Second, I would only go TT if you are going to have a lot of patch points. TT is more difficult for a newbie to put in because you either have to punch or solder connections or go DB25 and Elco or whatever. And when you go that rout, making changes when you buy new gear is a major pain. TT cables are pricey. The major advantage of TT over TRS bays is the space saving design and in commercial studios running 24/7 the TT cables tend to hold up slightly better than well made TRS patch cords. I would advise going with a TRS bay so that you don't kill your brain with your first patchbay and so that you have flexibility. TRS will also allow you to temporarily patch in miscelanious gear directly into the front of the bay (like when you buddy brings over the Monstertron5000) without having to whip out the soldering gun to make TRS - TT custom cables.

Third, put ALL your connections in the bay. If you have 16 channels of I/O, then put all 16 ins and all 16 outs. If you've got another box with 4 channel I/O, put that in there too. Put EVERYTHING in there. You don't want to kick yourself in 12 months saying "why the f*ck didn't I put that in there!" because it will be a major pain to do it later. I've got some stuff in my bays that I've never used, but I know I will one day and it was no effort to throw them in when I wired everything and I will thank myself for it when I need them in 2015.
thanks for responding again - you answered my first patchbay question about normalling. I already have a 48 point TRS patchbay - but when I get my 16 i/o converter, it's going to take up the majority of space in my patchbay ... unless I buy another 48 point TRS patchbay and rack it under my current (which I could always do ...), it would already be maxed out with the 16 channels + not even half my analog gear. With a 96 point TT patchbay I could fit ALL my i/o + gear into one patchbay, but I guess it doesn't really matter, as long as I'm able to patch ... right now I have around 22 analog input/outputs, in addition to the 16 that would come from the converters. So, 2 48 point TRS patchbays WOULD work, if thats what you suggest. Looking from a price point, I've noticed that DB25 cables aren't too bad - but the DB25 patchbays are really expensive. The Elco patchbays are really cheap, but I have yet to find anywhere you can actually buy an Elco cable ... so I assume I would need to wire them myself. Would be a real PITA ... if you think getting another TRS patchbay for now (which are quite cheap) would make more sense, maybe I'll just do that.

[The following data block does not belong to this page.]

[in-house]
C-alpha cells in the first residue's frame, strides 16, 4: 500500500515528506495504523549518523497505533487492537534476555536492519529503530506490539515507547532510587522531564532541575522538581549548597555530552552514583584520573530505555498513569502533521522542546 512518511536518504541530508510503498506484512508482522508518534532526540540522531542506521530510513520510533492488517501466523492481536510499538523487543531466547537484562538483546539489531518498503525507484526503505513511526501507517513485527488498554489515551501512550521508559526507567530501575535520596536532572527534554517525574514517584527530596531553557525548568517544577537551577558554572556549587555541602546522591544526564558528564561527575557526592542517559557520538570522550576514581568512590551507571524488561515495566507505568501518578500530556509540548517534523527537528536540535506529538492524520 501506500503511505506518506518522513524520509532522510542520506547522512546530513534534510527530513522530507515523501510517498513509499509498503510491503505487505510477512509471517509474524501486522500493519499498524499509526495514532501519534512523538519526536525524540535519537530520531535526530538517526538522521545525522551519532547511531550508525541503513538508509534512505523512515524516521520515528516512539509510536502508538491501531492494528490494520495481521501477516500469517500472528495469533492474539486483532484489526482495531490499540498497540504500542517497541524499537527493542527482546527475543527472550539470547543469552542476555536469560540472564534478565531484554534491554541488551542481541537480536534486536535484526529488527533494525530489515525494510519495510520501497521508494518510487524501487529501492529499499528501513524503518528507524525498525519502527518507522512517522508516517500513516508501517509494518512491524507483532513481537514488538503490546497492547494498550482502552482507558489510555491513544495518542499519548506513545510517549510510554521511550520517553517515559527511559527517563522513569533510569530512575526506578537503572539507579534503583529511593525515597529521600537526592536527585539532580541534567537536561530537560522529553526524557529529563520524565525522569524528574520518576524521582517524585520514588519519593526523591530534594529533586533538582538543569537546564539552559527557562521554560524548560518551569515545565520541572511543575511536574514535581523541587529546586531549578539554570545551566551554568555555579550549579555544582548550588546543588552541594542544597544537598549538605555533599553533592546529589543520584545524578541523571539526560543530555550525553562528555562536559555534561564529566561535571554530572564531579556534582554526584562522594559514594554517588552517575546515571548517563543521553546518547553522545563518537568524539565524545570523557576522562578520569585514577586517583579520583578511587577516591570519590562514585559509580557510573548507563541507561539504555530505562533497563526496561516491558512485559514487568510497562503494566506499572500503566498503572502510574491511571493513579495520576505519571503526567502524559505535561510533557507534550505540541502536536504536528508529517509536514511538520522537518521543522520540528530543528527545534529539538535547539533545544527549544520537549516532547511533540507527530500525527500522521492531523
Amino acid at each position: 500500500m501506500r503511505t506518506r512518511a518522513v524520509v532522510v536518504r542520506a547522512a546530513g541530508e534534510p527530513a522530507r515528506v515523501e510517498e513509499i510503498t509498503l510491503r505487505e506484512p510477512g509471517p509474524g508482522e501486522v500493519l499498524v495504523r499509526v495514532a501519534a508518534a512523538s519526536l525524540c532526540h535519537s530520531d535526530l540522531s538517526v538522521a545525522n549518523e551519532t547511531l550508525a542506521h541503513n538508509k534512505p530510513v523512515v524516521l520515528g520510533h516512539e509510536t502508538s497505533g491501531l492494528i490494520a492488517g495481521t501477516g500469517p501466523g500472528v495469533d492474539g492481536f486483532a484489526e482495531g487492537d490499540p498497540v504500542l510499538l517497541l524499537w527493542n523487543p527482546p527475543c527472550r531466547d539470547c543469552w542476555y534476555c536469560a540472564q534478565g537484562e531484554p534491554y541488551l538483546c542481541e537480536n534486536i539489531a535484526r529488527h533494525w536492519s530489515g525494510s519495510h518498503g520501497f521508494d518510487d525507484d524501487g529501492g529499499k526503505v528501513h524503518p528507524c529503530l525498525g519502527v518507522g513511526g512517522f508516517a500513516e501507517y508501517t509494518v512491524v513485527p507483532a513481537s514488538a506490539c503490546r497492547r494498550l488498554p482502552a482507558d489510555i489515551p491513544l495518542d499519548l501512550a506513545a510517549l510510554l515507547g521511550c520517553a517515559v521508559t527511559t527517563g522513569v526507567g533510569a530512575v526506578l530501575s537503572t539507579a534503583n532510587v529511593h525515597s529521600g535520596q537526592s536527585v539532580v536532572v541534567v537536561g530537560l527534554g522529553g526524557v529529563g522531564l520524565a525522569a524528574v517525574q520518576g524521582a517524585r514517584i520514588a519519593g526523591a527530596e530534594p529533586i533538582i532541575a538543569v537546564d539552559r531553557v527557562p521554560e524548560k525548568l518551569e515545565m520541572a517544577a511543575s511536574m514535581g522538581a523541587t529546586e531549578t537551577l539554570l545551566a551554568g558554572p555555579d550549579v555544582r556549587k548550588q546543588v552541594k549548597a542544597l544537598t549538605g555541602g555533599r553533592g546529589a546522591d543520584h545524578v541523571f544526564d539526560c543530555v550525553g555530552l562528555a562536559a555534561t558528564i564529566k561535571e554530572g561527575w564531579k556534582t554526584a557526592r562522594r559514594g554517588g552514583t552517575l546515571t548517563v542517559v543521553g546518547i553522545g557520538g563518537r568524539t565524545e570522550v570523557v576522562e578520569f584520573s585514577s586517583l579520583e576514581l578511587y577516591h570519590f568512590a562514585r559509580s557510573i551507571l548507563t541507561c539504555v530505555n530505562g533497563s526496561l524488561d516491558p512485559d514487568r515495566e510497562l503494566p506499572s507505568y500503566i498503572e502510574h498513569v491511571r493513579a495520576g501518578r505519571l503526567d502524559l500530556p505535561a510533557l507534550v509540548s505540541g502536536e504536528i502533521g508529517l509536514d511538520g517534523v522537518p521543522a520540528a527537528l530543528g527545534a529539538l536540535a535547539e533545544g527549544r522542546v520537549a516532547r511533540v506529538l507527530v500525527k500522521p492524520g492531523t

Thanks
Old 24th November 2012
  #5
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tdot's Avatar
Quote:
Originally Posted by alex! View Post